A smartphone can be a lifeline in an emergency, connecting you instantly to assistance and real-time resources.
If you're preparing for or in the midst of an emergency, here are some of the best ways you can get your phone in the best shape to help you.
Make your battery last:
Assume your electricity can go out at any time and plan accordingly. Charge your phone and any additional devices ahead of time, leaving them plugged in until the last minute. Also charge any back-up batteries and laptops, then make sure all charging cords are collected in one place to take with you.
If the power is out, or if you're no longer in a place with a power outlet, you'll need to make any charges last as long as possible. To do that, follow these instructions:
- Turn on low power mode on your phone if it's an option. On iPhones, go to Settings, Battery, and toggle on Low Power Mode so it's green. On many Android phones, you can swipe down from top of the screen to see your notifications, and swipe down one more time to find a shortcut to the phone's battery saver mode. Meanwhile, some recent Samsung phones offer even more aggressive ways to preserve battery life - go to Settings, then Battery and Device Care, Battery, and finally Power Saving mode to tweak these options as needed.
- Avoid draining activities. Don't use your phone as a wi-fi hotspot for other people, don't watch streaming videos and close any apps running in the background that might be using location. Turn off notifications you don't need. If you're in a safe place, you can turn off GPS to stretch the battery life.
- Wi-fi is less draining than cellular connections, so use it whenever possible. If you don't need to be in immediate contact with anyone, you can even turn on Airplane mode for maximum power saving. Unless you're planning on leaving your phone off for a long period of time, it's better not to turn it off completely.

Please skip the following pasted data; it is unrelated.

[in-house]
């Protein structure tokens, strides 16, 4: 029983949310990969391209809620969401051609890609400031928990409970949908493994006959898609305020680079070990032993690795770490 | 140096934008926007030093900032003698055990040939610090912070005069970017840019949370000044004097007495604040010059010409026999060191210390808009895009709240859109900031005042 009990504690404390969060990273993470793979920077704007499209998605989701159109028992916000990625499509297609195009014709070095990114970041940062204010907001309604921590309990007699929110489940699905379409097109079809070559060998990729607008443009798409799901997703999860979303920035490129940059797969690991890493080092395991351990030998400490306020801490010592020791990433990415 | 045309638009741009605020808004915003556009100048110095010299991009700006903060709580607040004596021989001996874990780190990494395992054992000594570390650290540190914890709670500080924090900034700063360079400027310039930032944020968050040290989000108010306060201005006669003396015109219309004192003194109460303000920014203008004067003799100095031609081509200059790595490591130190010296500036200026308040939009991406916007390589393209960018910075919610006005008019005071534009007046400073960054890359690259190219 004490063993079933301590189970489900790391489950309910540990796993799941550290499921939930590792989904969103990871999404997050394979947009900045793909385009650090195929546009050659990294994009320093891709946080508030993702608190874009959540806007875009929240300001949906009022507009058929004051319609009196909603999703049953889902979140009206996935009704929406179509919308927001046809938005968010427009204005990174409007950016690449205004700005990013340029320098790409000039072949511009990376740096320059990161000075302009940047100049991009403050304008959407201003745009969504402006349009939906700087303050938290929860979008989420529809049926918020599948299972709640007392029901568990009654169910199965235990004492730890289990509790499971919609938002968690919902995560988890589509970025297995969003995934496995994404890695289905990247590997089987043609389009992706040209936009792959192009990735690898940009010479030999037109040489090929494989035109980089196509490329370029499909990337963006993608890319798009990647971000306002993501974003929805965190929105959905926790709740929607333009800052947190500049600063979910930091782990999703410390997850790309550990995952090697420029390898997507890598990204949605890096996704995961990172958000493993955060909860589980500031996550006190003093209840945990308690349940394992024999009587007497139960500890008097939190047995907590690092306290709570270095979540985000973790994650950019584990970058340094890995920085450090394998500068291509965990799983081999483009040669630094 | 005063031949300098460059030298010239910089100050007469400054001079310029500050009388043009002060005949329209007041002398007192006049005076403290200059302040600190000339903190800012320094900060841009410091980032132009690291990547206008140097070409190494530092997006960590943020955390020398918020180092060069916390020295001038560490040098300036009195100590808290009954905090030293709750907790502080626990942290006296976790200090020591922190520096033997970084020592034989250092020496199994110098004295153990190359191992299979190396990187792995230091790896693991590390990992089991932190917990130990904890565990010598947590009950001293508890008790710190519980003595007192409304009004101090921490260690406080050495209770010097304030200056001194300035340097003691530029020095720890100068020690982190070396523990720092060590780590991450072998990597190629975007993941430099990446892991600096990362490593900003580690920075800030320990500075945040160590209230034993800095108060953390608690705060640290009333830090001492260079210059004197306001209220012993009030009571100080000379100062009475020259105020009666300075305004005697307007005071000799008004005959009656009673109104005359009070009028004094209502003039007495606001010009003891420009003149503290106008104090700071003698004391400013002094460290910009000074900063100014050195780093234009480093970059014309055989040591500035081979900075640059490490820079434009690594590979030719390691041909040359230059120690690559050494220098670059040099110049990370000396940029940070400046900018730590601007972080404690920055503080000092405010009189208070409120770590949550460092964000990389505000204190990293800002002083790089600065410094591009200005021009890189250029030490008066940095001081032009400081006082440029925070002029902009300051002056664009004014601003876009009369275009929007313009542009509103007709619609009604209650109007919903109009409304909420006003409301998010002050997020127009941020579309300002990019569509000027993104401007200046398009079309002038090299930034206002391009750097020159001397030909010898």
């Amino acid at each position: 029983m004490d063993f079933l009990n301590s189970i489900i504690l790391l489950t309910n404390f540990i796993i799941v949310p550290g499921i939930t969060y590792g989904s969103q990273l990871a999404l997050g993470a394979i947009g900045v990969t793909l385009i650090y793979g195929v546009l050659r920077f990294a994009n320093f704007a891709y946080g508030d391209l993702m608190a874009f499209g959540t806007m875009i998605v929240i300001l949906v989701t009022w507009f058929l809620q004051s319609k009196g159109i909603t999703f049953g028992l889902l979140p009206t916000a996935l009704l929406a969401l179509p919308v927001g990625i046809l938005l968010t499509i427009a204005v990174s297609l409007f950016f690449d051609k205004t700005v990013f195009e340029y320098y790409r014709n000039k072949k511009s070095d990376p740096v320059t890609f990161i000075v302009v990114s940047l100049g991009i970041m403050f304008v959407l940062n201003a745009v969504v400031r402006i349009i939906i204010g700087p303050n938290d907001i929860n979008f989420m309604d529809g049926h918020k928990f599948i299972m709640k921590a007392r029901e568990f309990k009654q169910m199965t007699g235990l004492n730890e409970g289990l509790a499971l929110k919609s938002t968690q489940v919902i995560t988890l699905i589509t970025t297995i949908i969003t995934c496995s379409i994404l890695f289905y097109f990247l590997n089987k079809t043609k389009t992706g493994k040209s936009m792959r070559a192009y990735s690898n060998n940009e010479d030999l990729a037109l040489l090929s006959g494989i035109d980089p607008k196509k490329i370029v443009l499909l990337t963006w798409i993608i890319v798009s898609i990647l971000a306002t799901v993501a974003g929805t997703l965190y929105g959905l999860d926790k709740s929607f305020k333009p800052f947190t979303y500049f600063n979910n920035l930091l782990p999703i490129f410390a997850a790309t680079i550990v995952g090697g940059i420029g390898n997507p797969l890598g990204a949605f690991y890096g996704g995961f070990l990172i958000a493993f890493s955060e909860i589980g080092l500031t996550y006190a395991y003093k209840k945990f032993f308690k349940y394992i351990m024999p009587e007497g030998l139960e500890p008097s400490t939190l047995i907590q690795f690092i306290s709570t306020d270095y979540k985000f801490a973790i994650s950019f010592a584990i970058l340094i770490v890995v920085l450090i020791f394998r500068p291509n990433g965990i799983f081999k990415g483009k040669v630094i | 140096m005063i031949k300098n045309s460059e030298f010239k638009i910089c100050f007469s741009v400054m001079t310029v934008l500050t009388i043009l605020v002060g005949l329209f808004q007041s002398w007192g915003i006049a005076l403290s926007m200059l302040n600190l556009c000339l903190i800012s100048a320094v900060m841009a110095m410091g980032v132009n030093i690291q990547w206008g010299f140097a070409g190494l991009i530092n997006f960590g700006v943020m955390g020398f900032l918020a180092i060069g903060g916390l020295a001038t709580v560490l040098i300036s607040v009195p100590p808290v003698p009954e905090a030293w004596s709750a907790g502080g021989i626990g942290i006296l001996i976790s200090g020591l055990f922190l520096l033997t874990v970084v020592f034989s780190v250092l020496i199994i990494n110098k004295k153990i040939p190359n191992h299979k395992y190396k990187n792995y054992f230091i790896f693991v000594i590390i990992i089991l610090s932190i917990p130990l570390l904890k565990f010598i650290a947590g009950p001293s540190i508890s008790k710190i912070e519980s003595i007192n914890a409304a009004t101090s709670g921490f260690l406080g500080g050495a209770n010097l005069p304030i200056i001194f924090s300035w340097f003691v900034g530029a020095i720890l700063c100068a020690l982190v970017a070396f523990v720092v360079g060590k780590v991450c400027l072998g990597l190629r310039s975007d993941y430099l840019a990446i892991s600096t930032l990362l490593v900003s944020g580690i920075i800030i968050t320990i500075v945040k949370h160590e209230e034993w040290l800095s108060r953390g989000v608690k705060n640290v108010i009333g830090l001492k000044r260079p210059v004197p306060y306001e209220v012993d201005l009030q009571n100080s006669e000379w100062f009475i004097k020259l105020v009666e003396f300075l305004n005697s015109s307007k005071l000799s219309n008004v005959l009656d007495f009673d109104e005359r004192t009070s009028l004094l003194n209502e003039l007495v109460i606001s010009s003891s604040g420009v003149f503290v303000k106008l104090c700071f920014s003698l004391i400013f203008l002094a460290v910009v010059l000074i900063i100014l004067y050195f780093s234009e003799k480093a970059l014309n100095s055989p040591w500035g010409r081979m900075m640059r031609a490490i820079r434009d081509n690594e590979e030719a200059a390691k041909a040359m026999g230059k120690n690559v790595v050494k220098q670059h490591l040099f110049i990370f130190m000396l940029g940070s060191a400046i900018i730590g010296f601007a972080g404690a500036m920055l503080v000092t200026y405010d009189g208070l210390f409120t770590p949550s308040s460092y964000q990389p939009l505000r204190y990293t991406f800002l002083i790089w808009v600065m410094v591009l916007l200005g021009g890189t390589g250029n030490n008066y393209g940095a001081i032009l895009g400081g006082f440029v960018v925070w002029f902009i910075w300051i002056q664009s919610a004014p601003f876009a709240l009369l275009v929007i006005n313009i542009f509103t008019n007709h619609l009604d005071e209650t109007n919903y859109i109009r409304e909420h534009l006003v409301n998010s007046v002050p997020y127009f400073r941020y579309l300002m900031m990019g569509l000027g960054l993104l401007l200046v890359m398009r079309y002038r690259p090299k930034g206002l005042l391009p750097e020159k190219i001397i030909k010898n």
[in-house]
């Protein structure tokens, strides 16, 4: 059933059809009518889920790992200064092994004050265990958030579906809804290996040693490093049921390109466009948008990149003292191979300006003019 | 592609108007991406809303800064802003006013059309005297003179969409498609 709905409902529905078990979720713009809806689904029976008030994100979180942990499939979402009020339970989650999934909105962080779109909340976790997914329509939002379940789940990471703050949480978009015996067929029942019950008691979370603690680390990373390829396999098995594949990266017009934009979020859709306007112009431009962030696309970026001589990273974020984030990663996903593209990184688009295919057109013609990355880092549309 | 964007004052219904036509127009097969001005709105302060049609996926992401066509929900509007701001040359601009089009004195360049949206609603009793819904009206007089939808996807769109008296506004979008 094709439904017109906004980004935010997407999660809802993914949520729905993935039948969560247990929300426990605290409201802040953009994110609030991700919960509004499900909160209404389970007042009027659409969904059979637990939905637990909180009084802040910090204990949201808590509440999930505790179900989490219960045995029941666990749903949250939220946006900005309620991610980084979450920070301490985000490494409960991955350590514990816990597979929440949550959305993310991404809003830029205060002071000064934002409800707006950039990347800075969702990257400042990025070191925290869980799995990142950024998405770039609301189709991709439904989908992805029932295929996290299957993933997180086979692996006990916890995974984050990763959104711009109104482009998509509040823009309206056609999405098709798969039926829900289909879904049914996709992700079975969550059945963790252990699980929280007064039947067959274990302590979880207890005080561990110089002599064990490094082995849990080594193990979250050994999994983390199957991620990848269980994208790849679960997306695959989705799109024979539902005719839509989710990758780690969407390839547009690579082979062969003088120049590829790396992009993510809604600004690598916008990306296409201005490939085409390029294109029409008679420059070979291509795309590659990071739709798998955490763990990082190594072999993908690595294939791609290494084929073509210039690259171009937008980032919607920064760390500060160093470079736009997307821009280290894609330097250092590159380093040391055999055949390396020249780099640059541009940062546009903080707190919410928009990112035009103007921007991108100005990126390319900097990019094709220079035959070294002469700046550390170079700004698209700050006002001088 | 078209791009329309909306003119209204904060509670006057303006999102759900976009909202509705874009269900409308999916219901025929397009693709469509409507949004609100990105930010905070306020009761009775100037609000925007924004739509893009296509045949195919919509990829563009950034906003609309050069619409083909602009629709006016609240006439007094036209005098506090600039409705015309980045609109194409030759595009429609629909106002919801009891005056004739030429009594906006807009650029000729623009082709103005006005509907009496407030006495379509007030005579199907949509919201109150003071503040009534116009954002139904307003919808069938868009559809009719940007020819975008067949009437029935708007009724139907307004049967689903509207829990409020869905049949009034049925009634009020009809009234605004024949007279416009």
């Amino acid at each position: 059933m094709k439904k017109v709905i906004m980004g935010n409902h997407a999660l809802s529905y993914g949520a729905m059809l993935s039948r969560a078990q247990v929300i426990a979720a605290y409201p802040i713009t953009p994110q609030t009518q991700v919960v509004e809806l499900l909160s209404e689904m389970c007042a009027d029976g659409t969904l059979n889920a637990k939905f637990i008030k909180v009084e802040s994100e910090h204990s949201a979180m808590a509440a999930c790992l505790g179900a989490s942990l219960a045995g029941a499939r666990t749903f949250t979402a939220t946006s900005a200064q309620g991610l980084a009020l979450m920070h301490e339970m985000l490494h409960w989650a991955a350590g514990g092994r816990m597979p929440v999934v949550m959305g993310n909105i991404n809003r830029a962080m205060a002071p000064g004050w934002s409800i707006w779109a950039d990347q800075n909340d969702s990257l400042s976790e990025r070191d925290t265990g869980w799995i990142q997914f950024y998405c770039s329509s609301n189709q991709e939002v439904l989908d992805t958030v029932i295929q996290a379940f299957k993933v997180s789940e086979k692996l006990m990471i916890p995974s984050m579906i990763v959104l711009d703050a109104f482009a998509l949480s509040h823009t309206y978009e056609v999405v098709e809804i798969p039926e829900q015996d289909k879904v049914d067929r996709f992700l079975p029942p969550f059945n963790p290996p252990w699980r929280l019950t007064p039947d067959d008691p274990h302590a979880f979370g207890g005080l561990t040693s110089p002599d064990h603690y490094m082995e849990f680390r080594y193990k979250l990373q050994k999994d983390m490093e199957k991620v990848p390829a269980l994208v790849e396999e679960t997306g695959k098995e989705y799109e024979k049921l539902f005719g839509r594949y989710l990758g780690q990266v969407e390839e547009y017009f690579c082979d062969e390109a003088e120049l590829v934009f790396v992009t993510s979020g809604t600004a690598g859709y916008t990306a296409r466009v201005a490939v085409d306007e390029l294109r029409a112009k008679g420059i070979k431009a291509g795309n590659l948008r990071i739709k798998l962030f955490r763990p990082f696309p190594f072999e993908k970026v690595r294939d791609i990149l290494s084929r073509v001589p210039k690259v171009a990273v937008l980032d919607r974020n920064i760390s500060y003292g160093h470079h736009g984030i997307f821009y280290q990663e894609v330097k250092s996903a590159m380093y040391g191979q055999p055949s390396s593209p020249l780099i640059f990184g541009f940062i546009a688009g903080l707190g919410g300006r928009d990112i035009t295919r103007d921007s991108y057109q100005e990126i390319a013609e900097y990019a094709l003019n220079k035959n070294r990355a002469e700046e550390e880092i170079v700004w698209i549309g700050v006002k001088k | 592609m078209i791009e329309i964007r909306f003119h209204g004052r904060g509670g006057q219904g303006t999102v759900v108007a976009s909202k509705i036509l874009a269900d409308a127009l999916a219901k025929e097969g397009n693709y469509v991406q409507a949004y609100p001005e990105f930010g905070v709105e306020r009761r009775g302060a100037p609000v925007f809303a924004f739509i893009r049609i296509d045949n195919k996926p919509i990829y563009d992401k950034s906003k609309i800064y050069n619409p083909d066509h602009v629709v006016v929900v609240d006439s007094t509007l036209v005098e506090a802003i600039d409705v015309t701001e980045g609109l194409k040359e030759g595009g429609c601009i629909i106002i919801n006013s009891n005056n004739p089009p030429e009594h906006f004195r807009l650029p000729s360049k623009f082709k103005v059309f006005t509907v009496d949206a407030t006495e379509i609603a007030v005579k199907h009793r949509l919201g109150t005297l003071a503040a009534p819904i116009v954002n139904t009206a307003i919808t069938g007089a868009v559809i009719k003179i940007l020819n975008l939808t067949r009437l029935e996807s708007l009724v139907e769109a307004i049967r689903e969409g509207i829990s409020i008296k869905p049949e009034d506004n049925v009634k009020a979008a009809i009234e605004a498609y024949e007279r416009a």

- Turn off Background App Refresh on iPhones. Go to Settings, General, Background App Refresh. If you have an Android phone, search in your settings for a feature called Data Saver and turn it on - it will prevent all apps except the ones you've selected from sending or receiving data in the background.
- Avoid phone calls, and especially video calls, in favour of texts when possible.
- Turn down your screen's brightness.
Different ways to recharge your phone
Again, external batteries are the best to have. But in a pinch, you do have other options for recharging a device when the power is out.
- You can charge off a laptop if you have one. This is a good reason to charge your computers as well, even if you don't plan on using them.
- If there's a car available, you can connect through a USB port, whether it's built in or through a lighter-port attachment. You can charge in many (but not all) cars by just turning them on to accessory mode - meaning you just turn the key once to fire up the radio but not the engine.
Contact for other assistance
Use your phone's SOS service. Android and iOS both have built-in emergency options that will contact authorities. They also can be set up to send your current location to pre-chosen emergency contacts. It can vary depending on your device, so find out how it works ahead of time.
Share your location with friends
Your friends and family will want to know you are safe and your location in case you aren't safe.
Send your location to everyone over text, so they'll know where to look if you lose contact. If you are using a GPS location-sharing option, like the one in iPhone Messages, don't just send your current spot one time. Select the option to share it indefinitely. You can turn this off later.
On an iPhone, you can also open the Find My app, select Friends and add people to share your location with. You can share your live location with others through Google Maps, though there are some limitations.
If you're on social media and have service, drop a line to let people know you're okay.
Get apps that work when cell service is spotty
If you're struggling to find reliable internet and cellular connections, there are apps that could still help you stay in touch or give you helpful information. Download and set them up when you have plenty of bandwidth.
Zello: It's a free messaging app for Android and iOS that lets people create and join group "channels" where they can send voice messages and images to many others at once. (Think of it as a free, smartphone-based walkie-talkie.) The app cannot be used at all if you don't have an Internet connection.
Google Maps: Download the Google Maps information for surrounding areas in case you need to move fast and cell service isn't available. Put in your main location, hit the three dots in the corner, select Download Offline Map. You can crop the exact area you think you'll need.
The Washington Post